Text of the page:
Pumpkin Soup and Cheese Rolls from the Mainland
The best pumpkin soup I have ever tasted arrived in my mailbox recently, from my sister
Margreet. It comes from Omakau; near the Otago Central Rail Trail.To make it you need a whole pumpkin.
You simply make a few cuts into it with a knife to make sure it doesn’t explode, and then cook it for 15 minutes in the microwave which softens it, making it easier to peel and chop.
If you wish, and I usually do, you can leave it simmering in a slow cooker instead for about 6 hours, which fills the house with the homely smell of good soup and gives the flavours time to mellow.
At the bottom of her recipe there was a note: Serve with cheese rolls. Cheese rolls? Never heard of them! It seems unbelievable now but it’s true that on several trips to the
Island I had failed to come across them.
No less a source than Wikipedia gives them a mention as one of a very small number of recipes which are specific to only one of New Zealand’s main islands.
This culinary icon has been around for a long time. It was first recorded in a National Newspaper called Truth in 1935 which apart from much scurrilous gossip also published some good recipes. Originally they were called rat traps, probably because of their rotund little bodies and to distinguish them from mouse traps.
They really took off in the 1950’s when commercially sliced bread came on the market, making it easier to prepare them.
Then they hit the headlines last week when the winner of a Mainland Cheese roll competition held as part of the New Zealand International Science Festival was announced in
. It was a truly scientific quest in
which no less than 81 entries were rigorously scrutinized for taste, texture,
appearance, nutrition and the all important ooze factor. Dunedin
The Mainland’s winning cheese roll or the Cheese Rolls Royce as the Southland Times aptly called it was made by Joy Jones from
She learnt the recipe from her Mum and now makes them for Robbie’s Bar and
Grill in Dunedin South Dunedin.
In the traditional mainland style it had a substantial amount of cheesy filling, and was made with onion soup mix and evaporated milk.
Why cheese rolls have failed to cross
Cook Strait, head North and become a café staple up here,
remains a bit of a mystery. Maybe we’ve been so slow to catch on because we
were too busy grazing on ciabatta, pita bread, bagels, naan and croissants to
fully appreciate just how special this regional comfort food is.
But now that the humble cheese roll has climbed the ladder of fame it seemed a good time to go local rather than global. So I decided to give them a go
My sister kindly emailed me her family recipe for cheese rolls .Unlike the winning recipe it does not contain cream so a little less dangerous for the waistline! And so convenient, if not eaten straight away you can pop them into the freezer and they can go straight from there under the oven grill. She keeps a constant supply of them.
For these cheese rolls simply simmer a cup of milk with a packet of onion soup and stir till it thickens, then melt in lots of Cheddar Cheese (might as well use Mainland!) Use this mixture to spread on pieces of sandwich sliced white bread and roll them into a cylindrical shape. It takes three folds. No need to cut off the crusts. Put under the grill until a golden brown on both sides, then spread generously with butter.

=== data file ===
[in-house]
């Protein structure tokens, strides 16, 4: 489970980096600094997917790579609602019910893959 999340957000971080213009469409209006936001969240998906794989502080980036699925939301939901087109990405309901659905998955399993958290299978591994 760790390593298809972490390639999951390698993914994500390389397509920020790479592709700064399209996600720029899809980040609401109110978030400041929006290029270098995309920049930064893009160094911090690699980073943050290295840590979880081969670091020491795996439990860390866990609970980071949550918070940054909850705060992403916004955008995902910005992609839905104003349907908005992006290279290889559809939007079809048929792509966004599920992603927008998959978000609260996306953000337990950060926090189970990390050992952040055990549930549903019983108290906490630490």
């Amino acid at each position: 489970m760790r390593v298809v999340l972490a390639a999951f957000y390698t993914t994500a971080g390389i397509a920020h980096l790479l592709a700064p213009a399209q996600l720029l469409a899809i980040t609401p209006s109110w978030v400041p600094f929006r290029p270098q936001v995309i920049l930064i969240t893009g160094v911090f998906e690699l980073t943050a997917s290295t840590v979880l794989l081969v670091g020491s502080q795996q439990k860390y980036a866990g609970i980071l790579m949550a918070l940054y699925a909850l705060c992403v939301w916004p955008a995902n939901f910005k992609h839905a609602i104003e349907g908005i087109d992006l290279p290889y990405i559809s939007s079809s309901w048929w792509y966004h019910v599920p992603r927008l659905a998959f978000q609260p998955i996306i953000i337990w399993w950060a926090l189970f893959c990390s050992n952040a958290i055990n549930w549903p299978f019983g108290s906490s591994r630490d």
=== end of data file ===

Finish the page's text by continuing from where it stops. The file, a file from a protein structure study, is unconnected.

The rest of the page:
Being an Aucklander I was tempted to tamper with the recipe, to add a dash of sherry, a little mustard, a few chopped up sundried tomatoes or olives but in the end I did it her way, and there were no regrets. This was real comfort food, tasty but simple. We dunked them into our pumpkin soup.
The one mistake I had made was to spread the cheese filling on too thinly, so it failed to ooze out as it should. It still tasted good but thicker would have been better.
Next time we have overseas visitors who want to taste some real kiwiana, I might well serve them cheese rolls with pumpkin soup, followed by roast lamb and a pavlova with canned peaches for afters.
The fact that Wikipedia named the cheese roll as one of a number of very small recipes which are specific to the Mainland continues to intrigue me. Having developed a taste for them I am now on a small mission to discover what these other recipes might be. I’ll just have to invest in some more merino woolies, a balaclava and Ugg boots and cross over Cook Straight on the ferry. Then onto on a voyage of discovery to ferret them out.
Margreet’s Pumpkin Soup: (which I have slightly adapted from her original recipe)
1 whole pumpkin
2 cloves of garlic (finely chopped)
1 teaspoon of finely grated ginger
1 red pepper
2 tablespoons of Thai Chili Sauce
600 mls chicken stock
500 mls water
Juice of half an orange
salt and pepper to taste
¼ cup of coconut cream
2 tablespoons of finely chopped coriander
Make a few cuts into the pumpkin (to prevent it from exploding) before putting it in the microwave for 15 minutes. This will make it much easier to peel and cut up.
Sauté onion, ginger and garlic until the onion has softened but not browned.
Put these in the slow cooker with the chopped up pumpkin and all the other ingredients except the coconut cream and coriander.
Bring to boil in a saucepan, cover and simmer for 30 minutes.
Process with blending stick or in food processor
Pour into bowls and into each swirl a tablespoon of coconut cream.
Sprinkle with chopped coriander.
Cheese Roll Filling
1 packet of onion soup
1 cup of milk
About 350 gm of tasty cheese
Put onion soup and milk in a saucepan.
Heat over a moderate heat until the mixture thickens.
Stir in grated tasty cheese until it is quite a thick mixture (about 350gms)
sliced bread and roll up (no need to take the crusts off)
Grill on both sides till golden brown and the cheese has melted.
Slather the rolls with butter